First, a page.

Different places, different families, same life-saving journey: Norway Q&A on value of vaccines

After a Gavi slideshow underlines how mothers living world’s apart share the same views on childhood immunisation, Norway’s Foreign Affairs Minister and the Director-General of the Institute of Public Health talk about the value of vaccines.

  • 26 April 2017
  • 4 min read
Different places, different families, same life-saving journey: Norway Q&A on value of vaccines
Different places, different families, same life-saving journey: Norway Q&A on value of vaccines


To celebrate World Immunization Week, Gavi visited two mothers living in very different villages to compare their perspectives on vaccination. One lives in Norway, a leading Gavi donor, while the other lives in Mozambique, a key recipient of Gavi support.

Despite the obvious differences between Storsteinnes, where daytime temperatures are currently -10 degrees Celsius and Mucapane, where the local health clinic is a two hour walk away, both mums shared the same commitment to immunising their children.


"I think we are very lucky these days, many children used to die of all sorts of diseases," said Celia, mother of three-month-old Victor.


"I will do everything to protect Tobias from any potential disease," said Jeanette, mother of 15-month-old Tobias.

Norway’s commitment to Gavi

As one of the founding donors of Gavi, Norway has contributed USD 1.14 billion helping vaccinate 580 million children and saving over 8 million lives in the world’s poorest countries. At the Pledging Conference in Berlin in 2015, Norway committed additional USD 804.6 million to support Alliance’s immunisation efforts in 2016-2020.

After sharing our slides from Norway and Mozambique, we spoke to Børge Brende, Norway’s Minister of Foreign Affairs of Norway and Camilla Stoltenberg, the Director-General of the Norwegian Institute of Public Health about the value of vaccines and Norway’s support for Gavi.

Gavi: Why does Norway support Gavi’s work?

Borge Brende

Børge Brende (BB): Immunisation is one of the most effective health interventions. It saves lives and keeps people healthy. I think Gavi is a key mechanism to successfully reduce child mortality in developing countries. Thanks to its partnership model, Gavi continues to deliver great results and contribute to the sustainable development goals.

All children in the world should have access to life-saving vaccines not only because it will help them lead healthier lives. It is also a prerequisite for social, economic and sustainable development. Yet, every year, 19 million children do not receive a full course of the most basic vaccines. Norway supports Gavi’s efforts to increase immunisation coverage everywhere and to make sure that we reach those children who need vaccines the most. Between 2016 and 2020, we will provide NOK 6.25 billion to Gavi. That makes our country the third largest donor to the Vaccine Alliance.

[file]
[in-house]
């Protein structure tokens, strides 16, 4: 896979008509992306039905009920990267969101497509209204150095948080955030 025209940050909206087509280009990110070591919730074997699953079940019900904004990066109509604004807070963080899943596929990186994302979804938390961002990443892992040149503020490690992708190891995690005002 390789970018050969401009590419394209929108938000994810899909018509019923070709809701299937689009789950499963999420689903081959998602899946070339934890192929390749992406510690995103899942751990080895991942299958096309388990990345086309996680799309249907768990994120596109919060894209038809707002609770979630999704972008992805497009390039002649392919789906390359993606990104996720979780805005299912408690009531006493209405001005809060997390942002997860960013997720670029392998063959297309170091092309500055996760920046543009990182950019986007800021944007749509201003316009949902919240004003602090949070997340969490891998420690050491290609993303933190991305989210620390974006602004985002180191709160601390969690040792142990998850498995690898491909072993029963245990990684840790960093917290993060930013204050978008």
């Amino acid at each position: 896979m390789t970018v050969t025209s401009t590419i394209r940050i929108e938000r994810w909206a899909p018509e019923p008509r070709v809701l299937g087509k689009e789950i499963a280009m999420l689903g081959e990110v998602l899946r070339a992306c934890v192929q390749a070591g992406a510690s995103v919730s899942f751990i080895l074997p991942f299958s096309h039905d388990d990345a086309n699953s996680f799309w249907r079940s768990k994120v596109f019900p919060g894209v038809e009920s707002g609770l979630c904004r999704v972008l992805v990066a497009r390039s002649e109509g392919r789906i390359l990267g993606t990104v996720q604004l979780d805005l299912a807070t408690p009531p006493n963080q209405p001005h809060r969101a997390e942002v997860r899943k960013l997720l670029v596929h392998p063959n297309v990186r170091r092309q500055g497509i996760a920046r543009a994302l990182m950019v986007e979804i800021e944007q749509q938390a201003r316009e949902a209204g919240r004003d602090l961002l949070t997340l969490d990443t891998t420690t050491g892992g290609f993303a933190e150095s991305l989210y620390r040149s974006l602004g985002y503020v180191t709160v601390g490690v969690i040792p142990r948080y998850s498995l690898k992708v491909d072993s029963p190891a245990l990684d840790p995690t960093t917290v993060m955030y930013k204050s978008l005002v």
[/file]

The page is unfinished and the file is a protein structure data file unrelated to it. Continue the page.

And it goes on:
Camilla Stoltenberg (CS): I agree. Vaccines are the most effective protection against infectious diseases. Vaccinating children saves more lives than any other single intervention. Norwegians have greatly benefited from immunisation. Today, we are committed to using vaccines to ensure better health for everyone globally.

Gavi: How does the Norwegian childhood immunisation programme ensure that its citizens never lose awareness of the importance of vaccines?

BB: Providing information about the benefits of vaccines is important. We must ensure parents and caregivers understand that vaccines protect their children against dangerous infectious diseases in a simple and effective way.

CS: To achieve this, we work with general practitioners and public health nurses providing primary health care. They are key to promoting the value of immunisation in Norway. They are the ones who are constantly in contact with young families, keeping them informed about the risks of diseases and the benefits of vaccines.

Gavi: How important is vaccine efficacy and safety to overcoming vaccine scepticism, both in the developed and developing worlds?

BB: Whether we’re talking about developed or developing countries, we need to remember that preventing disease and death through vaccination is one of the greatest public health achievements of all time. It is critical that we build and maintain trust in vaccines because they prevent many of the world’s most deadly diseases.

CS: I think that both vaccine efficacy and safety are important. In countries like Norway, where we have a very limited risk of deadly diseases, convincing people that safety should be taken seriously is essential for overcoming any scepticism.

Gavi: What can Norway learn from developing countries like Mozambique about the value of vaccines?

CS: Developing countries like Mozambique experience many deadly diseases. In Norway we are continuously reminded of what can happen if we don’t vaccinate and how vaccines can keep our children healthy.

BB: Exactly, I think that many parents in Norway often take vaccines and access to immunisation for granted. In Mozambique, children still run the risk of getting sick and dying from diseases which are no longer a threat in Norway. That is why the value of vaccines cannot be underestimated. By immunising millions of people around the world we reduce the likelihood of disease outbreaks, epidemics and even pandemics, which threaten people globally.